I commend Senator Ross on his introduction of this thoughtful Bill. We will support it on Second Stage.

I thank Senator Ross and the Independent Members of this House for doing me the honour of resubmitting a Bill I brought before the Dáil when I was a Member of that House. I have to start by saying I agree with everything that is in the Bill. It is what I aspire to see in the area of public appointments. I hope the Bill can be accepted in one form or other by this and the other House. I submitted it in the full knowledge that it would eventually fail. I did not for a second think it would be resubmitted in this form or in these circumstances.

We have given the Senator a great opportunity. Life is full of such opportunities.

The nature of politics dictates that one must respond to developments of this nature.

The wheel has come full circle.

Given that I receive e-mails and other correspondence daily telling me about my supposed loss of principle — I am told I have performed a U-turn on everything I have ever believed in and can no longer consider myself a decent human being in any form — it is not new for me to have to respond in this way. As a Member of this House, I have to do it every day.

I would like to outline how the Green Party in government has approached the idea of public appointments. I accept that the system is largely unchanged. Government action tends to be taken on the basis of the respective strengths of the majority and minority partners. We are in a better position to offer public positions in those Departments where there are Green Party Ministers. The Green Party uses an internal process, involving a committee with external membership, when it is asked to fill positions on State boards. Members of the Green Party, non-governmental organisations and the public have responded to a letter I sent out as party chairman a number of years ago in which I asked people to submit their CVs for consideration when appointments are being made to boards. A number of people whose political backgrounds have nothing to do with the Green Party were appointed through that process. A number of significant Labour Party supporters have been appointed to State bodies on the recommendation of Green Party Ministers.

The Green Party is poaching Labour Party members.

I would like to think that represents the beginning of a change. A further step forward is being taken using the Broadcasting Act 2009 which will enact the proposals of the Minister, Deputy Ryan, with regard to the Broadcasting Authority of Ireland. That legislation gives Oireachtas committees a greater role in vetting people and eventually appointing them to boards.

The latest advance, as agreed in the review of the programme for Government, is the proposal to provide for a legislative basis for public appointments. As someone who was involved in those negotiations, I have to accept that the approach being taken does not come close to what I set out as a preferred or ideal situation in the Bill I tabled in the Dáil in 2007. However, it will be the first time legislation on public appointments will be introduced by the Government and brought before the Oireachtas. The legislation will establish panels, put together in an independent fashion, from which Ministers will have to select at least half the members of the boards they are required to appoint. I suggest that the Broadcasting Act innovations introduced since the Green Party went into government, when taken with the commitments that were secured in the recent review of the programme for Government, demonstrate a small, slow and painful movement towards a legislative basis for some degree of autonomy in public appointments. I emphasise that I continue to prefer the model outlined in this Bill, which can and should be advanced. It may be possible to advance it in the lifetime of this Government, but it cannot be advanced tonight. I repeat my gratitude to those who brought it before the House tonight. We will need to adopt the important principles enshrined in the Bill at some stage in our public life. At a time when public cynicism about the profession of politics is at its height and the need to restore confidence in politics has never been so great, such principles have never been more needed.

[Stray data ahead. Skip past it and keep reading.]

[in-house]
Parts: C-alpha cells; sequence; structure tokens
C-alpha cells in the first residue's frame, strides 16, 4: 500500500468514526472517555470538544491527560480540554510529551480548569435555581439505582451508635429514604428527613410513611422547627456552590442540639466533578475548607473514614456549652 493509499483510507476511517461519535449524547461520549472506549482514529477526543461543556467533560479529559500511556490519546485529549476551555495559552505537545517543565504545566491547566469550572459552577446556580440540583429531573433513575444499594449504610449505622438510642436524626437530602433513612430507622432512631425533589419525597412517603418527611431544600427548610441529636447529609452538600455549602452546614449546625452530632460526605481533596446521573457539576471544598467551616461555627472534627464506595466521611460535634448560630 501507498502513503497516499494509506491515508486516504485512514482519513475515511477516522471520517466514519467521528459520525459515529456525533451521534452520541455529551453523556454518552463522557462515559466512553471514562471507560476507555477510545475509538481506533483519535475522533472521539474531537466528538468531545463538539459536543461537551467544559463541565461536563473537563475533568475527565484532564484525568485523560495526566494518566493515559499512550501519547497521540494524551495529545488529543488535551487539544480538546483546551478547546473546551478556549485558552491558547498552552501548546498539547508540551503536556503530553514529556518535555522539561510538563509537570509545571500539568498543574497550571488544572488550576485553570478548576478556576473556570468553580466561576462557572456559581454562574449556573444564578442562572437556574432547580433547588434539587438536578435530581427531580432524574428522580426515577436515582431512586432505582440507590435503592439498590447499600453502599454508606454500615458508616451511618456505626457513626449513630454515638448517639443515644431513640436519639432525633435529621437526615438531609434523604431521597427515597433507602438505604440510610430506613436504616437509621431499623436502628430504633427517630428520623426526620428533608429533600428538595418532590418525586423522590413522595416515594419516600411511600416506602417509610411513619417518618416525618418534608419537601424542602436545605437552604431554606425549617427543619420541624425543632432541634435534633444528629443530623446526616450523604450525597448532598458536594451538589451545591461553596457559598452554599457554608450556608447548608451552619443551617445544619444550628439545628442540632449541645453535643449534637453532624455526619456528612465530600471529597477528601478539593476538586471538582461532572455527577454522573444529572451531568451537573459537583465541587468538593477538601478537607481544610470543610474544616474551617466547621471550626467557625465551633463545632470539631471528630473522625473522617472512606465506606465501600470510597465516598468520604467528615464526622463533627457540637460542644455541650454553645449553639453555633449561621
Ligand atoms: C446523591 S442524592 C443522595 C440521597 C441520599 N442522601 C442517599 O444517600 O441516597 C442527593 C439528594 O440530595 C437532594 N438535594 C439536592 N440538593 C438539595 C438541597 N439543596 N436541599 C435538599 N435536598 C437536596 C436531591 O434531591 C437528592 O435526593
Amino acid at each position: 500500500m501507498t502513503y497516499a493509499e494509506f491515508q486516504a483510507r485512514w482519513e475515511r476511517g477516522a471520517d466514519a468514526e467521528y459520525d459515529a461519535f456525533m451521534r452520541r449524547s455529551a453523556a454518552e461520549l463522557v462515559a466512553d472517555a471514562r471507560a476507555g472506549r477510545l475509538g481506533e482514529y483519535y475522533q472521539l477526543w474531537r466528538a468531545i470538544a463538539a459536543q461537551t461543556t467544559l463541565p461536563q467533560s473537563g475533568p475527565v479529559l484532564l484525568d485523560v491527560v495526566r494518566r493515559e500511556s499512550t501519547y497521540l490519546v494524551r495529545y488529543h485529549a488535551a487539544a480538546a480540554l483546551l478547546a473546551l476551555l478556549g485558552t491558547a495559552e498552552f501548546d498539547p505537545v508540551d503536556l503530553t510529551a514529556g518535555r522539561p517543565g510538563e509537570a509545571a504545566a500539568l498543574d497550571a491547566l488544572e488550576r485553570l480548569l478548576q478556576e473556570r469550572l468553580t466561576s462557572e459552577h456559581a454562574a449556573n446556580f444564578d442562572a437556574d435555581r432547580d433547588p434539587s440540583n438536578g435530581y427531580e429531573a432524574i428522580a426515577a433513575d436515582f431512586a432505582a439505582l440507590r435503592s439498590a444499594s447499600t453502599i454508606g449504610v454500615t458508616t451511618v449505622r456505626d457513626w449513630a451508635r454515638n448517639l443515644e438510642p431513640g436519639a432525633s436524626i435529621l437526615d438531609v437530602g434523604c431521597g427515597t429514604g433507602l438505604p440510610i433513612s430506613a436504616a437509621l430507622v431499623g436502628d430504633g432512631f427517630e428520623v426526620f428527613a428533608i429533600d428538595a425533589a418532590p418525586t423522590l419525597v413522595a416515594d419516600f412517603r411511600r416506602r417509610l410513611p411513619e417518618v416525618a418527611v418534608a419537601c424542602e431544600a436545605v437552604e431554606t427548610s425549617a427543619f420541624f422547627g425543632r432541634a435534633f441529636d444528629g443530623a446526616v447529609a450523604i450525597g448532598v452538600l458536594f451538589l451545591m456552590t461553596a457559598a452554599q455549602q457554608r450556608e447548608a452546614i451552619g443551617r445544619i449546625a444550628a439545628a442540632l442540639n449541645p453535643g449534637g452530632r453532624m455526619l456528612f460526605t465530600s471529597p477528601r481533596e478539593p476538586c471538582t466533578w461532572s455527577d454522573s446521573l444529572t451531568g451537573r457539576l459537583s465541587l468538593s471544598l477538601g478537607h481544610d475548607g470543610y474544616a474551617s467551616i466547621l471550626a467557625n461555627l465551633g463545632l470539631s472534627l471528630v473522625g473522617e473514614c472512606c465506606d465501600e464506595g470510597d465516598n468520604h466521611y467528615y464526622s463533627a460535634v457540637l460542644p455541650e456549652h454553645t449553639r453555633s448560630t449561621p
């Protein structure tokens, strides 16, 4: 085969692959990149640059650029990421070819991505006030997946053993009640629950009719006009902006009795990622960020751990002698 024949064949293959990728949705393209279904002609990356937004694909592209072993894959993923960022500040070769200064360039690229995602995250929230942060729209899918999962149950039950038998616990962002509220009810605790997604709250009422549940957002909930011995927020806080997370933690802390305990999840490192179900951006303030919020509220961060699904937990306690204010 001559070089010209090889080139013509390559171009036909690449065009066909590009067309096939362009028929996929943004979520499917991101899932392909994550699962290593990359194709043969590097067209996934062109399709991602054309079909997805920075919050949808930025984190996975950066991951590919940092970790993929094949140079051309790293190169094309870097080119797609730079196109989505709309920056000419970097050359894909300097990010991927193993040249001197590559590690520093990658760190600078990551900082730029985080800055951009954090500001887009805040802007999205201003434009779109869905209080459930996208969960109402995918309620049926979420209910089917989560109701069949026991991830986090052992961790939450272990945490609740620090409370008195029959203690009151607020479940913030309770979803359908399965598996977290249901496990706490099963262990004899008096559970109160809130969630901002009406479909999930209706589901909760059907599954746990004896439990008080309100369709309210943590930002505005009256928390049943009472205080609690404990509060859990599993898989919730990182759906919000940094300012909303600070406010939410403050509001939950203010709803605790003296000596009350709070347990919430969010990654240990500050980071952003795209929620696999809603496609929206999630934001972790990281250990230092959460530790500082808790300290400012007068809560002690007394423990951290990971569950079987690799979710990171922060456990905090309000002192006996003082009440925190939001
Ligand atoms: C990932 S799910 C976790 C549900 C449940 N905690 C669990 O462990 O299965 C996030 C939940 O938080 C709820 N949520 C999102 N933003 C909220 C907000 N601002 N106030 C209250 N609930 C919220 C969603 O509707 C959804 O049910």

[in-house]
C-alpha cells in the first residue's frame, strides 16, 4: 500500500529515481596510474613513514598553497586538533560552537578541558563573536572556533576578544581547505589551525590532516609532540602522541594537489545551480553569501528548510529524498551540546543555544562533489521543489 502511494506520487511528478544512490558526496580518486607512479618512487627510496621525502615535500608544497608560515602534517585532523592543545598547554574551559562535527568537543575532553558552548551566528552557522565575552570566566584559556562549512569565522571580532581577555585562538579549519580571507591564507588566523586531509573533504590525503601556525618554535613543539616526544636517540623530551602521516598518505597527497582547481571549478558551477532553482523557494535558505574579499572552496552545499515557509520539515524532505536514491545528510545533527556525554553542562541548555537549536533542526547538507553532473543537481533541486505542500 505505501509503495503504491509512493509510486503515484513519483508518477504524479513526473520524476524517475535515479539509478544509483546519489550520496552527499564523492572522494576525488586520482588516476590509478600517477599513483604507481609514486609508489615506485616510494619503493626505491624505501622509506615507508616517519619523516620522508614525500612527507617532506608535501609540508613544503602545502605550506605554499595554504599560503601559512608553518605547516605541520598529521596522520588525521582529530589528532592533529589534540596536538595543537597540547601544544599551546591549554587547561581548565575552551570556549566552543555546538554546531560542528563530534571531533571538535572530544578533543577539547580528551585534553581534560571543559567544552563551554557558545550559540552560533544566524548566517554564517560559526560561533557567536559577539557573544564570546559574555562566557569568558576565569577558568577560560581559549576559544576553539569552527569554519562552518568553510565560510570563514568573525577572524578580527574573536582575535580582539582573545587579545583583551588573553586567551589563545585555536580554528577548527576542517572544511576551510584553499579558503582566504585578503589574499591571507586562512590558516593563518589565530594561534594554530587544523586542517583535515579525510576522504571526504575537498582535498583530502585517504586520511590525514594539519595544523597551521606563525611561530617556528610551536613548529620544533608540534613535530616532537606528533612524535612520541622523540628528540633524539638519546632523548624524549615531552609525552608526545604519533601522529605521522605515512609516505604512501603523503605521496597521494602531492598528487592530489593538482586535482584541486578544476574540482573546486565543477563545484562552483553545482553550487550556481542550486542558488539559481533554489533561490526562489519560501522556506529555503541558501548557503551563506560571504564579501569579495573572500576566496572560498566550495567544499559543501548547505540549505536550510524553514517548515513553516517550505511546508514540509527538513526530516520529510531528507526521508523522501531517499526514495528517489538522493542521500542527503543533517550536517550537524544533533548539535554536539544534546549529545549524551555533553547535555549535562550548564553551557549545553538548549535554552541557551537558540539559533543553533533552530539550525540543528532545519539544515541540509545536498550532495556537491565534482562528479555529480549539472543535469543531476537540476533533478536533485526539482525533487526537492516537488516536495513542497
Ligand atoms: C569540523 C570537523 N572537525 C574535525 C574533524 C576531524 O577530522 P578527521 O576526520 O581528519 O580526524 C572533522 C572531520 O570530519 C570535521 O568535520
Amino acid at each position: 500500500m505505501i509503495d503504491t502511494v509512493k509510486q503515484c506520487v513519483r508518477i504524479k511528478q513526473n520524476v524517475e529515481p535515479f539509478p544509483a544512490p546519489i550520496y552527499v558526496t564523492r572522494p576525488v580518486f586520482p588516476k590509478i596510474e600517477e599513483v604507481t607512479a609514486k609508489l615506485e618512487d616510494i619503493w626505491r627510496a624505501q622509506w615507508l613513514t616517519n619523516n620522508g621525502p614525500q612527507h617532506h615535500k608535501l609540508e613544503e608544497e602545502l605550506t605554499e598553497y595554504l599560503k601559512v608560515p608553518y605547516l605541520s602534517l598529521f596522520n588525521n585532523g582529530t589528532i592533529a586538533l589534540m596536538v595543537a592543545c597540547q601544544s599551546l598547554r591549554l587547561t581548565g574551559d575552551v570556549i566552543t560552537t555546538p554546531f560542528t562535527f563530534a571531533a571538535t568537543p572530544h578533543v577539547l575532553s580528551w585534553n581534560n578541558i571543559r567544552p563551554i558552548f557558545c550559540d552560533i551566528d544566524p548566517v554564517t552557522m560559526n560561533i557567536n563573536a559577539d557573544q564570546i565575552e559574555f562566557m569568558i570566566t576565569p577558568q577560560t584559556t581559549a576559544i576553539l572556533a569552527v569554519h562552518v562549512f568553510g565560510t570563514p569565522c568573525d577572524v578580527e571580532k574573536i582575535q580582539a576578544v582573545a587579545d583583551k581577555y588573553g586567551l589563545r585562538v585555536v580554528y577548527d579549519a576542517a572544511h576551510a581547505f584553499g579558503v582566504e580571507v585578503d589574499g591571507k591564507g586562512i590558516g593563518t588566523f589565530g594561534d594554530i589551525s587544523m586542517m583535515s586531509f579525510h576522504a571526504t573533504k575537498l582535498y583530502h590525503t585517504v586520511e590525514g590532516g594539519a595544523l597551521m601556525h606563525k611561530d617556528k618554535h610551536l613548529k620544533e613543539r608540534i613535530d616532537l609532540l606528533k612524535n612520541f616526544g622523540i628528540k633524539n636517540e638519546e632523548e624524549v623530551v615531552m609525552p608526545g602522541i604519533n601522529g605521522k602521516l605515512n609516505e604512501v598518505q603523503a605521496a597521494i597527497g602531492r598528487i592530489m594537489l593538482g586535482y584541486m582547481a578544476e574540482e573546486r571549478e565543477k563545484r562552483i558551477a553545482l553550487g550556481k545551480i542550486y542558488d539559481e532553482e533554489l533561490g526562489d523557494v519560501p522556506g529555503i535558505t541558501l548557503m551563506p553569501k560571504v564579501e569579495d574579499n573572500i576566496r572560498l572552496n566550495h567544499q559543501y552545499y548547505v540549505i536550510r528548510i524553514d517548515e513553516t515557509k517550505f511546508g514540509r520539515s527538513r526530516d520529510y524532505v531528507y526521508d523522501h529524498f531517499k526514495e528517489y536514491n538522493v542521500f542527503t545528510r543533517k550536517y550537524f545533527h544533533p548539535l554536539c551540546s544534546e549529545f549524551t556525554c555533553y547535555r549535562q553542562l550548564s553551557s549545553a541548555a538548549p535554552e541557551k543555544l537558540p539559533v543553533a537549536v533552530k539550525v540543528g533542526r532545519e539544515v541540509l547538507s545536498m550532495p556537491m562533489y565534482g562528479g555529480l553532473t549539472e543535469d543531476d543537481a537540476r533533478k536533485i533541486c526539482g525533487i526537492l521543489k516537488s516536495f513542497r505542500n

I am sure Senator Ross, his Independent colleagues and the other Members of the House are aware that we are participating in government on the basis of the programme for Government that was originally secured in 2007 and was recently reviewed. That is the basis on which the Government in which the Green Party is participating will advance the issue of public appointments. If it is possible to push harder and further in this regard, I will be grateful for the assistance of any Member of the Oireachtas in achieving that. I emphasise that we are making more progress down that road than any other Government has chosen to make. I have heard the contributions of other Senators, who wagged their fingers and said "tut-tut" in the past when they were confronted with the undoubted abuse of public appointments by those who have been in government longest in this country. I remind the House that such abuse was carried forward with equal vigour by other parties when they subsequently found themselves in government. Senators may nod——

I was shaking my head in disagreement.

——in a vulgarian fashion and deny that their parties were involved——

They think it is only us, and not them, who do this.

——but the reality is that when appointments have been made at local government level or to international bodies——

There has been a huge spiralling of so many boards.